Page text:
Suicide is a subject that scares people into state of sudden silence. “What do I say? What if I upset someone? How can I talk about this when I have no knowledge of or experience with this subject?”
Many have admitted to me that these are just some of the questions that plagued them when they learned of such a bereavement. While these are certainly reasonable concerns, let me reassure you that many of the bereaved will draw comfort from any attempt made to genuinely approach the subject.
People may also fear raising this because it has the potential to make everyone uncomfortable. But the truth is – for those facing a traumatic loss, being asked to talk about it can often be a form of relief in itself.
2) Don’t be afraid of awkward responses.
Another common cause for silence is fear of the response that can follow a seemingly innocent question. We might ask ourself, “What if the person breaks down into tears, or becomes visibly uncomfortable? What if the person even becomes upset with me for asking?”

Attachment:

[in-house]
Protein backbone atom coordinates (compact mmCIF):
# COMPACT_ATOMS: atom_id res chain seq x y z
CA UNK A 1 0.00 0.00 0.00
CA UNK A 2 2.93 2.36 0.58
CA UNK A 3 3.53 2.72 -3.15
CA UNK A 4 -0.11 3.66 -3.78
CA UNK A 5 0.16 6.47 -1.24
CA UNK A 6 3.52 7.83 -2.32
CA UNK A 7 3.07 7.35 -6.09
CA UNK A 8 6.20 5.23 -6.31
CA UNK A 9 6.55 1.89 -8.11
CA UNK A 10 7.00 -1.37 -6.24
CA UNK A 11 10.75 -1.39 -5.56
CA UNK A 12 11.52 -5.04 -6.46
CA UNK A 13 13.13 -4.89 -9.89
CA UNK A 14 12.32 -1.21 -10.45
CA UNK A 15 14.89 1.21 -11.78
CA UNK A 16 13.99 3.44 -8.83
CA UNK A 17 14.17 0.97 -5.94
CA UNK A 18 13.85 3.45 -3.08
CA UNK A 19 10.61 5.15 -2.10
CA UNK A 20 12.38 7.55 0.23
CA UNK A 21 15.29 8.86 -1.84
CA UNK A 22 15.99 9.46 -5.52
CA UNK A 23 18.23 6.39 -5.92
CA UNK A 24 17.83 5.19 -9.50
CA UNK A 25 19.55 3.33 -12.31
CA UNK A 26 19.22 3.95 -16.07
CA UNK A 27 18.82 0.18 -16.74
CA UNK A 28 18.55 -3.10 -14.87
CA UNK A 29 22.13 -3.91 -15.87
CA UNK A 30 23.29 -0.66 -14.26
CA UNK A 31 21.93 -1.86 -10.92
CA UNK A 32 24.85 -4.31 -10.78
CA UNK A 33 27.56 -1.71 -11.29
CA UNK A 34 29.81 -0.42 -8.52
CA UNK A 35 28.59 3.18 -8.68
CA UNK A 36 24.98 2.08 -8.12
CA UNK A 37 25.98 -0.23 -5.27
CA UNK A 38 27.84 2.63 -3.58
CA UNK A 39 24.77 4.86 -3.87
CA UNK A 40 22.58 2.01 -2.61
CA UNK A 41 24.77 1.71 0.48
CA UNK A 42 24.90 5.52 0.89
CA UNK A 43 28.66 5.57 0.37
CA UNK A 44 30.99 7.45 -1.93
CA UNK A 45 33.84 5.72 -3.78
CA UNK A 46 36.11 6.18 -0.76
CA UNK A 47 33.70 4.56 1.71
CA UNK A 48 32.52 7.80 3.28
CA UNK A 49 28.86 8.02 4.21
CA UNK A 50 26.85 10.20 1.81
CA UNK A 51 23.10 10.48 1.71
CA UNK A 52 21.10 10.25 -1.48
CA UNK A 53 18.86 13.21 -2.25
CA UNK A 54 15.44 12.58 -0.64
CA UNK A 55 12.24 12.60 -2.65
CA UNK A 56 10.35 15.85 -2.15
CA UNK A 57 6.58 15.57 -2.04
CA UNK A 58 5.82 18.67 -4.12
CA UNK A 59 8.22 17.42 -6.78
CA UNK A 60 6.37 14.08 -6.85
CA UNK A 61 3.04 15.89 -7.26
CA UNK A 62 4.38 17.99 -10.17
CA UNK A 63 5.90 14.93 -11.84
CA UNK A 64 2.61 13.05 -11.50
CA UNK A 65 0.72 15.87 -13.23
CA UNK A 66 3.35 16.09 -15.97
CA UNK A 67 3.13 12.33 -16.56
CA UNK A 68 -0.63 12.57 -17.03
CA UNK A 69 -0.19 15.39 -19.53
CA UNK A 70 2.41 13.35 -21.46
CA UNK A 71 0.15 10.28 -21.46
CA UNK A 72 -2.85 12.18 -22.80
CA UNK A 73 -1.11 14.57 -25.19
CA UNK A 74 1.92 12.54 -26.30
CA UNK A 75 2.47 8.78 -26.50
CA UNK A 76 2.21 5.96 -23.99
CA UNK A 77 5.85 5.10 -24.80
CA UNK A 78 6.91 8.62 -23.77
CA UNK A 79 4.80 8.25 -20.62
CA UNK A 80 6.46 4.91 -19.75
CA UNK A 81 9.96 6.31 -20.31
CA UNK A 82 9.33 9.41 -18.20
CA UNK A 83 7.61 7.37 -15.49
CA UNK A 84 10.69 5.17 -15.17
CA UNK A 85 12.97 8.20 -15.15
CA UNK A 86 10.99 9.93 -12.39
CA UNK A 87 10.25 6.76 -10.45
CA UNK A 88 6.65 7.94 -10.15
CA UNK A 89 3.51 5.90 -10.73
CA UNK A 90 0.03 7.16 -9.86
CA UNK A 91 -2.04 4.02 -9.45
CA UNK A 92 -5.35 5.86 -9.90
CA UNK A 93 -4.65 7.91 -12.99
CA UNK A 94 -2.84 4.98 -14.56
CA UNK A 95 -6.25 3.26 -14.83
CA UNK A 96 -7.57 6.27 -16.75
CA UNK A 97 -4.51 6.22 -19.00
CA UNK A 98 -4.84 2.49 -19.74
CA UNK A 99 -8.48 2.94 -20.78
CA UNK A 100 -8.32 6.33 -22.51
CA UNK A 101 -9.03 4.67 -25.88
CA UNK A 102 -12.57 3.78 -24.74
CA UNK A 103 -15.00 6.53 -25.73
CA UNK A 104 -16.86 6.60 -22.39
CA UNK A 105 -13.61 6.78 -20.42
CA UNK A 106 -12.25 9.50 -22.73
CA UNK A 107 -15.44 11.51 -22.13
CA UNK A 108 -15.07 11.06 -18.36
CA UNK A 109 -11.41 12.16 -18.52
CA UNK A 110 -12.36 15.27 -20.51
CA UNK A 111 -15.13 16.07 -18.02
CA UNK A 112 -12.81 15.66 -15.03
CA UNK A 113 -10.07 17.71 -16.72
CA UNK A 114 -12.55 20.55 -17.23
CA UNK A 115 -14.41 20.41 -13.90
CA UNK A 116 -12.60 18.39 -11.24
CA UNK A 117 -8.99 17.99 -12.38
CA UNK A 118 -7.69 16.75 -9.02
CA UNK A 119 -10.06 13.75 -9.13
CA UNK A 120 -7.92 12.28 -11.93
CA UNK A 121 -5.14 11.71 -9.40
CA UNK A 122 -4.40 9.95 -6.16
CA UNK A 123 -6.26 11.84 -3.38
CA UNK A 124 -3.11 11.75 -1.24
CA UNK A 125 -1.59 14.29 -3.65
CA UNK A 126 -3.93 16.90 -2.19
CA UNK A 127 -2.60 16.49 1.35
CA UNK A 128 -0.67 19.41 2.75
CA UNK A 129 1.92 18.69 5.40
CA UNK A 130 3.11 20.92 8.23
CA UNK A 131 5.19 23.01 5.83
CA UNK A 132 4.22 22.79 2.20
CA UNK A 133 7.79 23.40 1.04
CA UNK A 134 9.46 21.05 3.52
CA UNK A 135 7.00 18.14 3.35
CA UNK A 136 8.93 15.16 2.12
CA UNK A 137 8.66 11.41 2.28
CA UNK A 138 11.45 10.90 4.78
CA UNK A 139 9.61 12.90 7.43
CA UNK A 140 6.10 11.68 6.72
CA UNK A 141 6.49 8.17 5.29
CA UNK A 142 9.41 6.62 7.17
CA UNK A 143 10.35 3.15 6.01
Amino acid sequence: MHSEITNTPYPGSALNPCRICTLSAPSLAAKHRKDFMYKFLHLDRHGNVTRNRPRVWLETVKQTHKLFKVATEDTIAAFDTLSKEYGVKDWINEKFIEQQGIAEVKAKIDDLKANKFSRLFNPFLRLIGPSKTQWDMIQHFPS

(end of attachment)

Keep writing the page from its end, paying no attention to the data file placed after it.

The truth is, this could very well happen.
However, I would encourage you to ask yourself, “So what if it does? So what if my loved one bursts into tears? Is an expression of grief worse than the suppression of it?”
I’m not suggesting that you cause anyone upset. I am suggesting that you
allow them the opportunity express what they might already be feeling. After all, if we deeply care about the answers to our questions, then we cannot fear the answers themselves.
Anything we do with love, we should not fear the result of. Life is messy, complicated and no one has all the answers. So, we need not avoid complicated emotions just because we might not understand them, especially if our actions are motivated by our love and concern for someone. It is also for this reason that we should never leave others to work through messy, complicated and unfathomable experiences alone. If we fear our own limited ability to face this, just imagine how the bereaved might feel?